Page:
Ethiopia: Can Mortgage Banking Help Address Ethiopia's Rapidly Growing Demand for Housing?

Jul 28, 2020 | The Ethiopian Herald - All Africa

The demand for residential houses in Ethiopia is estimated in millions as it increases with an average of additional 150 thousand houses every year. But since house construction is too expensive and access to bank credit for housing is tough especially to individuals, there is a need for a new intervention to fill the gap, relevant experts said.

The critical problem in the sector, in addition to scarcity of land is access to finance mainly for low and middle income households. The experts argued that mortgage banking is vital in filling the financial gap in the sector.

The government has a plan to build 4.4 million houses in its ten year perspective development master plan out of which the private sector is expected to execute 80 percent. According to the experts, to meet the target plan, government should create suitable environment by widening the opportunities of financial sources and other supports to the private sector and individuals.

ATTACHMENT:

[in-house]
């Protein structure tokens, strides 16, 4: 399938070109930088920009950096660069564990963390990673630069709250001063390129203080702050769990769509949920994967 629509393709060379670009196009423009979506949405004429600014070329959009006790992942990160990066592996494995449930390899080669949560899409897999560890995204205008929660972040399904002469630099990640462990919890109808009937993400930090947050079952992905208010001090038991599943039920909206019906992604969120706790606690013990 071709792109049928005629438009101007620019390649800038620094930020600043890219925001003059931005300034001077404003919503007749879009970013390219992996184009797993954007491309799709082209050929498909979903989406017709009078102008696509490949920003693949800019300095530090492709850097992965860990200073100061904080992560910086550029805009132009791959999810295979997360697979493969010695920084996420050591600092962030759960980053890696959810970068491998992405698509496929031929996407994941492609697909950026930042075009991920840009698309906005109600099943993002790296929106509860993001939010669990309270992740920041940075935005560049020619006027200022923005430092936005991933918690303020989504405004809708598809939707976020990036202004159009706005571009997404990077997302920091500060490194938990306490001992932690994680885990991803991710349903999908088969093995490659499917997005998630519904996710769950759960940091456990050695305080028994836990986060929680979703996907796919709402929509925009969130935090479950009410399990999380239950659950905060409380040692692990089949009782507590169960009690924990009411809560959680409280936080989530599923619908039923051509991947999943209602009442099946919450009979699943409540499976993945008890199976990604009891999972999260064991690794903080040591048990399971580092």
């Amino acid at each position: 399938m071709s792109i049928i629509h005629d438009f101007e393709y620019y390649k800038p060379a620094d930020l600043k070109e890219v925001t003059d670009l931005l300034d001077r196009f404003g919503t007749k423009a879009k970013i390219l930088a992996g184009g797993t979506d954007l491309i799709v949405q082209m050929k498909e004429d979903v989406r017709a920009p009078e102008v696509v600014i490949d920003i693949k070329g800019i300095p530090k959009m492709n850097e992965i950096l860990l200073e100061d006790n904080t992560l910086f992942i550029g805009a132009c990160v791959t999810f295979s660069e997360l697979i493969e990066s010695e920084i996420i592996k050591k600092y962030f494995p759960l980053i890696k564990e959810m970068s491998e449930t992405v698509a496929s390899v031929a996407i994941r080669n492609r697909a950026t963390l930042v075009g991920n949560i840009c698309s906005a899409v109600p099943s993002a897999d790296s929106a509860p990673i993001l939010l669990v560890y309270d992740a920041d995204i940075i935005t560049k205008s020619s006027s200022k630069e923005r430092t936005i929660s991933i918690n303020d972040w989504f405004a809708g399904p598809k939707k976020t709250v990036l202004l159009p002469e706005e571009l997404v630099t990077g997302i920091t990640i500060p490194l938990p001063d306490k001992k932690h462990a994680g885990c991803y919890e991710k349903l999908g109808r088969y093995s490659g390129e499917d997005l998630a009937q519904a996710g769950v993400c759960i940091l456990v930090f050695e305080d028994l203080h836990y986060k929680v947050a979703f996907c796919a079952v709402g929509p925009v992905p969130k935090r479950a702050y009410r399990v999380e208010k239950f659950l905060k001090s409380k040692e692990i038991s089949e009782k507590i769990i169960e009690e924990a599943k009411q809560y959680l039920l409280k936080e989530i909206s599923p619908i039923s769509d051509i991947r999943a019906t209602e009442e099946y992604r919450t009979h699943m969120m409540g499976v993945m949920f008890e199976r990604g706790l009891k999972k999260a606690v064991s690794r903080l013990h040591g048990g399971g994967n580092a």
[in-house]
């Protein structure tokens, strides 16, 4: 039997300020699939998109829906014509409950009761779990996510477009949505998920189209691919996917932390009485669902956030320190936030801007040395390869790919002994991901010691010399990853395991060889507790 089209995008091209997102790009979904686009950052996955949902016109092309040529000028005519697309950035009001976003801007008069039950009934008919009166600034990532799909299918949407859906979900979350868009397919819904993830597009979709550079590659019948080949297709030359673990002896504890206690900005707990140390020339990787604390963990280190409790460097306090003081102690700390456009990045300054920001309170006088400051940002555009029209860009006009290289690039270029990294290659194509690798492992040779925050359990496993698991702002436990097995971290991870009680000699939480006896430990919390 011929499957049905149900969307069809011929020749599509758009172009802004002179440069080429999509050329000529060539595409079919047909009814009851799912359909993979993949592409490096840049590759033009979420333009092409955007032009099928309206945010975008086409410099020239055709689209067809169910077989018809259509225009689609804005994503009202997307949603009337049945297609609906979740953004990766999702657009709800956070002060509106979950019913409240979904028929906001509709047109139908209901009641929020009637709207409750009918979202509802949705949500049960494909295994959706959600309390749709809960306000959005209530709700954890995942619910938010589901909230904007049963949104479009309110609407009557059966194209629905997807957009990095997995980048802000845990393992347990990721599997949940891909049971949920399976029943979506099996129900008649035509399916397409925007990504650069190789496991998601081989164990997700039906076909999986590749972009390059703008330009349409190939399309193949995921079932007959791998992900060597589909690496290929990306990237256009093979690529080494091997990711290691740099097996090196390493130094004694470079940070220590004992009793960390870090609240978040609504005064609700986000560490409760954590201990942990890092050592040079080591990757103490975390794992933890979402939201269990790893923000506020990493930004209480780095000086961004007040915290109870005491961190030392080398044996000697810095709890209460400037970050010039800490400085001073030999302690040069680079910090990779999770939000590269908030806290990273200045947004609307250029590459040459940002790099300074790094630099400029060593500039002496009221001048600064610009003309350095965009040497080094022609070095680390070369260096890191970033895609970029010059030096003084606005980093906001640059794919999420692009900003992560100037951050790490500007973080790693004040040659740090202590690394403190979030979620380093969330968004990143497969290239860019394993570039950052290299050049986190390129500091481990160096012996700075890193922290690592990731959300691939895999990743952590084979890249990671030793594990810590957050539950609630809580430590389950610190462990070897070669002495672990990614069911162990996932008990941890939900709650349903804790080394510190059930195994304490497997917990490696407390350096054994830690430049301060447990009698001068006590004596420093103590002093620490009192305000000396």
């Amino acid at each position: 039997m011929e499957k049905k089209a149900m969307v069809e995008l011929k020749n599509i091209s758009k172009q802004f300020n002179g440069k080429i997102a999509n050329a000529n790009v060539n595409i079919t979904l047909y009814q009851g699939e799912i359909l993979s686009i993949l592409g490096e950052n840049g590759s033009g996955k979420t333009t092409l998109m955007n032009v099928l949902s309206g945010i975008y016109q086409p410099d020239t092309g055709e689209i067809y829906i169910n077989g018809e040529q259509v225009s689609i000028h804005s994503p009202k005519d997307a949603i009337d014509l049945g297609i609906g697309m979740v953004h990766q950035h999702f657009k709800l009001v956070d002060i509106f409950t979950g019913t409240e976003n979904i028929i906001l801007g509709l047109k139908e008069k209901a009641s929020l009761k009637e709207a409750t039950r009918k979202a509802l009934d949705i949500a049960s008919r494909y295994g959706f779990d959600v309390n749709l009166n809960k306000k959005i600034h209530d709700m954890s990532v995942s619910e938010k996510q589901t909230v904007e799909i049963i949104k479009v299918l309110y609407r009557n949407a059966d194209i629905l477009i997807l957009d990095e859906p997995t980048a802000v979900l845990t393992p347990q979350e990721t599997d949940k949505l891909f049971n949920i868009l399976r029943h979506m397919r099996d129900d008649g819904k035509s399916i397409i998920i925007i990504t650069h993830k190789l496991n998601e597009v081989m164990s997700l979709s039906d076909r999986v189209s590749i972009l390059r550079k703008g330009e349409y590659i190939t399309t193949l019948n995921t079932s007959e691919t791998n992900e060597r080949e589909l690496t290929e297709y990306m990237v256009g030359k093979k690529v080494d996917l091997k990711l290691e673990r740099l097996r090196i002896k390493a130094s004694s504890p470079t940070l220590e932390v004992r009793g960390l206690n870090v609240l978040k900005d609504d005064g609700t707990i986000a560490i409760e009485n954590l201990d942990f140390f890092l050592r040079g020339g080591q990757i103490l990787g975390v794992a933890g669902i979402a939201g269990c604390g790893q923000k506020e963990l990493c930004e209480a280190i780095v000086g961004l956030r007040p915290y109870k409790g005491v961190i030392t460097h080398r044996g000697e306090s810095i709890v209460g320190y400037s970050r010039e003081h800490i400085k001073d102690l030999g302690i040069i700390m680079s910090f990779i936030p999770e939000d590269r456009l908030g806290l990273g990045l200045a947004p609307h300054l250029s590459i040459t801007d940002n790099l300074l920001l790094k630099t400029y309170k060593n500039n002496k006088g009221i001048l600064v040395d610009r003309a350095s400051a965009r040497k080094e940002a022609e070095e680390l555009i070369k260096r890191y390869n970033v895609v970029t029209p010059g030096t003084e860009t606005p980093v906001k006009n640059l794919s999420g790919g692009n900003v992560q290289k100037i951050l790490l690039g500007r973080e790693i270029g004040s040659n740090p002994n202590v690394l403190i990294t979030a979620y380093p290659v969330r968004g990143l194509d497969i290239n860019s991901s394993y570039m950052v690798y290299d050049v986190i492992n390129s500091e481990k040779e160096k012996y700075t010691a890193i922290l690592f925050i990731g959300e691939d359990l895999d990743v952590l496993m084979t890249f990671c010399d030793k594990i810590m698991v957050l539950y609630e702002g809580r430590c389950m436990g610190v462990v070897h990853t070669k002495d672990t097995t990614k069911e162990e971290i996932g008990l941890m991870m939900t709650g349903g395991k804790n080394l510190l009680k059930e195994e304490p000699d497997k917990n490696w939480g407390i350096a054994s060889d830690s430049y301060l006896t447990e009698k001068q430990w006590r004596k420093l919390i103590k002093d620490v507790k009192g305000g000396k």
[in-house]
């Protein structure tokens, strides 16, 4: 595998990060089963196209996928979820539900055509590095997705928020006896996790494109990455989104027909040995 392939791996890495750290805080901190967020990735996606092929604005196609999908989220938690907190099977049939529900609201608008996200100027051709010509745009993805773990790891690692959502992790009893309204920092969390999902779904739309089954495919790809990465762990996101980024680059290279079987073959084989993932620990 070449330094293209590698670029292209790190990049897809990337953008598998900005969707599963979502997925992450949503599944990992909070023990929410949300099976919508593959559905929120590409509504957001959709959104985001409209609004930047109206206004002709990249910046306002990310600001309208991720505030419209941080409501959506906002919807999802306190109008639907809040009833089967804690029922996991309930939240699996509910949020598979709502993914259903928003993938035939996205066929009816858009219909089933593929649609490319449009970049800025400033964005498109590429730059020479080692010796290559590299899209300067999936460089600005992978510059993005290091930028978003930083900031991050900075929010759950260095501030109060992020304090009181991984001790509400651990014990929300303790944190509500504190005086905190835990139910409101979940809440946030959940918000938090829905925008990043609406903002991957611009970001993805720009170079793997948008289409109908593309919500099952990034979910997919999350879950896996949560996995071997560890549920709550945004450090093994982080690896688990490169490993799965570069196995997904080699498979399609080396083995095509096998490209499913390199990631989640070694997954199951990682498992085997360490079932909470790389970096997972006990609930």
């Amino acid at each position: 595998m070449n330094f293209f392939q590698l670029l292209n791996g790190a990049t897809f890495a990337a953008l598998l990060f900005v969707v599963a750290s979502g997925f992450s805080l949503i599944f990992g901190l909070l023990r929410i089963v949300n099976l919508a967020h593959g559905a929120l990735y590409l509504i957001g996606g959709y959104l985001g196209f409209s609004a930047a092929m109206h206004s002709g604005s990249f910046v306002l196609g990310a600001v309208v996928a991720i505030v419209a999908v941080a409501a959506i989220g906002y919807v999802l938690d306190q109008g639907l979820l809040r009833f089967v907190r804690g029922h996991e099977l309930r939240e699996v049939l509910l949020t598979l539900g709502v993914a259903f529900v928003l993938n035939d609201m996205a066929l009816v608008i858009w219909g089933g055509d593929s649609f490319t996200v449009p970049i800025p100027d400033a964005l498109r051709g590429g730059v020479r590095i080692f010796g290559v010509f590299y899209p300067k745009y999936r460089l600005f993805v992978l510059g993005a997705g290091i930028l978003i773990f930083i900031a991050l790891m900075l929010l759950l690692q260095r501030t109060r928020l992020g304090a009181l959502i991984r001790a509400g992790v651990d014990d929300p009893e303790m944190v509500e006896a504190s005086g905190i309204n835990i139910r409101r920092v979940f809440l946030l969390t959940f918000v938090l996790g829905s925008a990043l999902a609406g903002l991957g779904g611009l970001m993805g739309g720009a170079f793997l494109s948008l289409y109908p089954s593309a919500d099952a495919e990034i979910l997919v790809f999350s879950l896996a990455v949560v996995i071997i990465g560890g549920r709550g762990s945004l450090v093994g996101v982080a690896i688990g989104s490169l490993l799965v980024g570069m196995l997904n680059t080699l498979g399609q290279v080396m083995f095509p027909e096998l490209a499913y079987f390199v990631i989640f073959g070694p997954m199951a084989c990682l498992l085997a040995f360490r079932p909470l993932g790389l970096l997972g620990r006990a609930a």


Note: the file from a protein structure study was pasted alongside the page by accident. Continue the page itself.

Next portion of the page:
In Ethiopia there is a huge gap of credit service by the banking sector to build, repair and improve residential houses especially to individuals, approached by The Ethiopian Herald Kefeni Gurmu, General Manager of Goh-Betoch Bank project, a private mortgage bank currently on its final stage of joining Ethiopian banking sector, said.

According to Kefeni the share of credit service to the housing development by all available banks is less than four percent of the total, including the loan supplied for the government run condominium housing project.

Kefeni said, citing UN Habitat data, the share of housing credit service by the banking sector in Africa is less than one percent of the total loans, which is almost unavailable compared to other part of the world.

Kefeni stated that currently there is a demand for millions of houses in Ethiopia and to meet each year's additional demand, Ethiopia needs to build about 150 thousand houses every year. Not only that, Kefeni added, 70 percent of the available houses in cities do not fulfill the minimum standard for a decent housing that they either need improvement or additional utilities... Read more on All Africa

Source: All Africa